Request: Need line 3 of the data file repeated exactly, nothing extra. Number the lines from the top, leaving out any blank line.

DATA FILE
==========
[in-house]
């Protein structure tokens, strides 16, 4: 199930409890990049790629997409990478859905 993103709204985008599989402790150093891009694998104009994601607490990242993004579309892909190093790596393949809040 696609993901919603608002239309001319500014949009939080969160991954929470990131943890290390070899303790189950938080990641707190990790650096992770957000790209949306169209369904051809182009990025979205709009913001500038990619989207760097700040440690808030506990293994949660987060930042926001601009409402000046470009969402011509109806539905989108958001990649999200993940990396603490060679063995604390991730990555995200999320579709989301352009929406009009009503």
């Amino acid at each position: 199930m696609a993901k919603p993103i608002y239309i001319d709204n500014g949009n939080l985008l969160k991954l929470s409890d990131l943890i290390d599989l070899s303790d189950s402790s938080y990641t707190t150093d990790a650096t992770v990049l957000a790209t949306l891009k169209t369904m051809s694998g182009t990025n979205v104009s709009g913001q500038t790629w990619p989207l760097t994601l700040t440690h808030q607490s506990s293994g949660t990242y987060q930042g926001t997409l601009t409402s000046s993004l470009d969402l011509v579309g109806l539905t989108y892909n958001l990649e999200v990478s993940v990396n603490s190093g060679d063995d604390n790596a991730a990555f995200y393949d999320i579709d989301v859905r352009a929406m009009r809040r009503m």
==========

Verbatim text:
């Amino acid at each position: 199930m696609a993901k919603p993103i608002y239309i001319d709204n500014g949009n939080l985008l969160k991954l929470s409890d990131l943890i290390d599989l070899s303790d189950s402790s938080y990641t707190t150093d990790a650096t992770v990049l957000a790209t949306l891009k169209t369904m051809s694998g182009t990025n979205v104009s709009g913001q500038t790629w990619p989207l760097t994601l700040t440690h808030q607490s506990s293994g949660t990242y987060q930042g926001t997409l601009t409402s000046s993004l470009d969402l011509v579309g109806l539905t989108y892909n958001l990649e999200v990478s993940v990396n603490s190093g060679d063995d604390n790596a991730a990555f995200y393949d999320i579709d989301v859905r352009a929406m009009r809040r009503m």